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Author Baba, M., T. ; Doi, H.; Ikeda, T.; Iwamoto; Ono Y. url  doi
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  Title (up) A census of large mammals in Omo National Park, Ethiopia Type Journal Article
  Year 1982 Publication African Journal of Ecology Abbreviated Journal Afr. J. Ecol.  
  Volume 20 Issue 3 Pages 207-210  
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  Call Number Equine Behaviour @ team @ Serial 2218  
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Author de Waal, F.B.M. doi  openurl
  Title (up) A century of getting to know the chimpanzee Type Journal Article
  Year 2005 Publication Nature Abbreviated Journal Nature  
  Volume 437 Issue 7055 Pages 56-59  
  Keywords Aggression; Animals; Behavior, Animal/*physiology; Competitive Behavior; Cooperative Behavior; Female; Humans; Male; Pan troglodytes/genetics/*physiology/psychology; Sexual Behavior, Animal; *Social Behavior  
  Abstract A century of research on chimpanzees, both in their natural habitat and in captivity, has brought these apes socially, emotionally and mentally much closer to us. Parallels and homologues between chimpanzee and human behaviour range from tool-technology and cultural learning to power politics and intercommunity warfare. Few behavioural domains have remained untouched by this increased knowledge, which has dramatically challenged the way we view ourselves. The sequencing of the chimpanzee genome will no doubt bring more surprises and insights. Humans do occupy a special place among the primates, but this place increasingly has to be defined against a backdrop of substantial similarity.  
  Address Living Links, Yerkes National Primate Research Center, Emory University, 954 North Gatewood Road, Atlanta, Georgia 30322, USA. dewaal@emory.edu  
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  ISSN 1476-4687 ISBN Medium  
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  Notes PMID:16136128 Approved no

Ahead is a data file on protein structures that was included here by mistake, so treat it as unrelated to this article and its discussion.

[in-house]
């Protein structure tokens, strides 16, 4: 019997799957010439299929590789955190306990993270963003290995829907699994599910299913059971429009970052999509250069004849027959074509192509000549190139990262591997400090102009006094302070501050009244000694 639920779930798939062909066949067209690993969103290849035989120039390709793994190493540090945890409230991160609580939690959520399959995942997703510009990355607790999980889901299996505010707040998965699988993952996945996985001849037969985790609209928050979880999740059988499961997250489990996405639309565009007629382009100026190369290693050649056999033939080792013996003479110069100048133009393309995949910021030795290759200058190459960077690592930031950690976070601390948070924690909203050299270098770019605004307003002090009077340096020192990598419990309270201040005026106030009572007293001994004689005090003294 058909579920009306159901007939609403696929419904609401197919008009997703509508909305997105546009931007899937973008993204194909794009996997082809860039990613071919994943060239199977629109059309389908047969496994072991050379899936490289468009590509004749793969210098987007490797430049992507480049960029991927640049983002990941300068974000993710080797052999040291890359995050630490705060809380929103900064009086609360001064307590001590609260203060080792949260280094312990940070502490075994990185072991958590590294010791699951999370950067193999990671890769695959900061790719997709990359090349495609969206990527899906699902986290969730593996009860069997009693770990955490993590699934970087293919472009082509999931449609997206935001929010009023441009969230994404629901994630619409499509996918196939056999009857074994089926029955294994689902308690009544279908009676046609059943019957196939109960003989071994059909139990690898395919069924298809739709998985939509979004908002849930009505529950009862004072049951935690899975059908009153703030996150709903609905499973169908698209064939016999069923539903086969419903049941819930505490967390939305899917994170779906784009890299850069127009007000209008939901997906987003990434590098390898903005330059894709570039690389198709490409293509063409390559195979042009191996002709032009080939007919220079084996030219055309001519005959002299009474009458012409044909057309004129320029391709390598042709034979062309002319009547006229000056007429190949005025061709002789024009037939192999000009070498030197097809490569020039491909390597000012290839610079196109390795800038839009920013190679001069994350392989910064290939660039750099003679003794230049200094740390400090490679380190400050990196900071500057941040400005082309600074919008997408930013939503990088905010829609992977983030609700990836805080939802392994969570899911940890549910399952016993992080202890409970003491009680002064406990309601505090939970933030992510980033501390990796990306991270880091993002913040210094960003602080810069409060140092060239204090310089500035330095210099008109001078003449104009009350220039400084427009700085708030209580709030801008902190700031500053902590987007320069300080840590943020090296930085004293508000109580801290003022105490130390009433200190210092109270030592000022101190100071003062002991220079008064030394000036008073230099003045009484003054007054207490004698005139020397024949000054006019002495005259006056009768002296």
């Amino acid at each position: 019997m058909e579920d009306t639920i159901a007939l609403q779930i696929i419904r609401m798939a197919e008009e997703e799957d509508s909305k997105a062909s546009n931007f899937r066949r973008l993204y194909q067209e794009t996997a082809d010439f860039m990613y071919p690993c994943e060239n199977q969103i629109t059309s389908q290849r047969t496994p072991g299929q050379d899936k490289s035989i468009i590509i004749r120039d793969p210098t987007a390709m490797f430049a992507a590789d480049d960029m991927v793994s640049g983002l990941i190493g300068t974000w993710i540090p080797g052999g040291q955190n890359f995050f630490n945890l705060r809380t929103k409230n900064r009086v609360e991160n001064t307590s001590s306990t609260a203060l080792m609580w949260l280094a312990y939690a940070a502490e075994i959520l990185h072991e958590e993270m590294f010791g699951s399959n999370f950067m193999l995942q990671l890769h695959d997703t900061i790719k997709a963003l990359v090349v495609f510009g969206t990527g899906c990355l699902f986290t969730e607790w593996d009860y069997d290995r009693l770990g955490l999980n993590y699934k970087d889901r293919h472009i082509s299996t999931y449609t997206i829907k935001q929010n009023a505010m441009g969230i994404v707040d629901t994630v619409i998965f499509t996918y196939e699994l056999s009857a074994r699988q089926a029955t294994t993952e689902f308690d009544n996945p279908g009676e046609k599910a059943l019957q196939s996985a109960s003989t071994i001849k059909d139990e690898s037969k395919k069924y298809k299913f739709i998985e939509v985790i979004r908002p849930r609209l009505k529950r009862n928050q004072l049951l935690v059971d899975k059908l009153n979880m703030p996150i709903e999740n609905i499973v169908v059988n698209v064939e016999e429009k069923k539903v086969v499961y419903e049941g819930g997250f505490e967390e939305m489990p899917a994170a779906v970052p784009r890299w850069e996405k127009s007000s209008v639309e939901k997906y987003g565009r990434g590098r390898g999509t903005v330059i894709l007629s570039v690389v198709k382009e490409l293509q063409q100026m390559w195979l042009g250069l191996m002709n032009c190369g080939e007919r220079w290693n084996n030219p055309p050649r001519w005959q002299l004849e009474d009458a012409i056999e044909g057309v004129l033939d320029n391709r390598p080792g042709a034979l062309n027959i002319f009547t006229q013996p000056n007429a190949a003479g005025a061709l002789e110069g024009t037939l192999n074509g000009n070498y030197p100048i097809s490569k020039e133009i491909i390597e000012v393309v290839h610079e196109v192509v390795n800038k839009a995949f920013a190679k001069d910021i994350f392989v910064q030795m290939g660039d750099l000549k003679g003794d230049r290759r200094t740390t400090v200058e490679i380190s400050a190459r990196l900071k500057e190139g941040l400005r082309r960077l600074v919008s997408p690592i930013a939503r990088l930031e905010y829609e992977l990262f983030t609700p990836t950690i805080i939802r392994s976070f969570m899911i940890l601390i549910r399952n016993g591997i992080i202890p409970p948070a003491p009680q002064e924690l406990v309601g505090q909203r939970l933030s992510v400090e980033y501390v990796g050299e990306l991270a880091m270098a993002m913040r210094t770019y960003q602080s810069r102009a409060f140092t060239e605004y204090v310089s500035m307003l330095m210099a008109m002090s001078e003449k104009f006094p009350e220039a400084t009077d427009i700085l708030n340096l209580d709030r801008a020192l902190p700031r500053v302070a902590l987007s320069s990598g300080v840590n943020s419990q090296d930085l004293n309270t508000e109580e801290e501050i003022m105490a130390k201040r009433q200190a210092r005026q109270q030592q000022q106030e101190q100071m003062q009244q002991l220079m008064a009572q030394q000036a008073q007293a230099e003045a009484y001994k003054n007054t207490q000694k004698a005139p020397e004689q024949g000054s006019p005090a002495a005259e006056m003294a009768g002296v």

Call Number refbase @ user @ Serial 162  
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Author Zentall, T.R. openurl 
  Title (up) A cognitive behaviorist approach to the study of animal behavior Type Journal Article
  Year 2002 Publication The Journal of general psychology Abbreviated Journal J Gen Psychol  
  Volume 129 Issue 4 Pages 328-363  
  Keywords Animals; *Attention; *Behavior, Animal; *Cognition; Learning; *Memory; Social Behavior  
  Abstract Traditional psychological approaches to animal learning and behavior have involved either the atheoretical behaviorist approach proposed by B. F. Skinner (1938), in which input-output relations are described in response to environmental manipulations, or the theoretical behaviorist approach offered by C. L Hull (1943), in which associations mediated by several hypothetical constructs and intervening variables are formed between stimuli and responses. Recently, the application of a cognitive behaviorist approach to animal learning and behavior has been found to have considerable value as a research tool. This perspective has grown out of E. C. Tolman's cognitive approach to learning in which behavior is mediated by mechanisms that are not directly observable but can be inferred from the results of critical experiments. In the present article, the author presents several examples of the successful application of the cognitive behaviorist approach. In each case, the experiments have been designed to distinguish between more traditional mechanisms and those mediated by hypothesized internal representations. These examples were selected because the evidence suggests that some form of active cognitive organization is needed to account for the behavioral results.  
  Address Department of Psychology, University of Kentucky, Lexington 40506, USA. Zentall@uky.edu  
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  ISSN 0022-1309 ISBN Medium  
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  Notes PMID:12494989 Approved no  
  Call Number refbase @ user @ Serial 214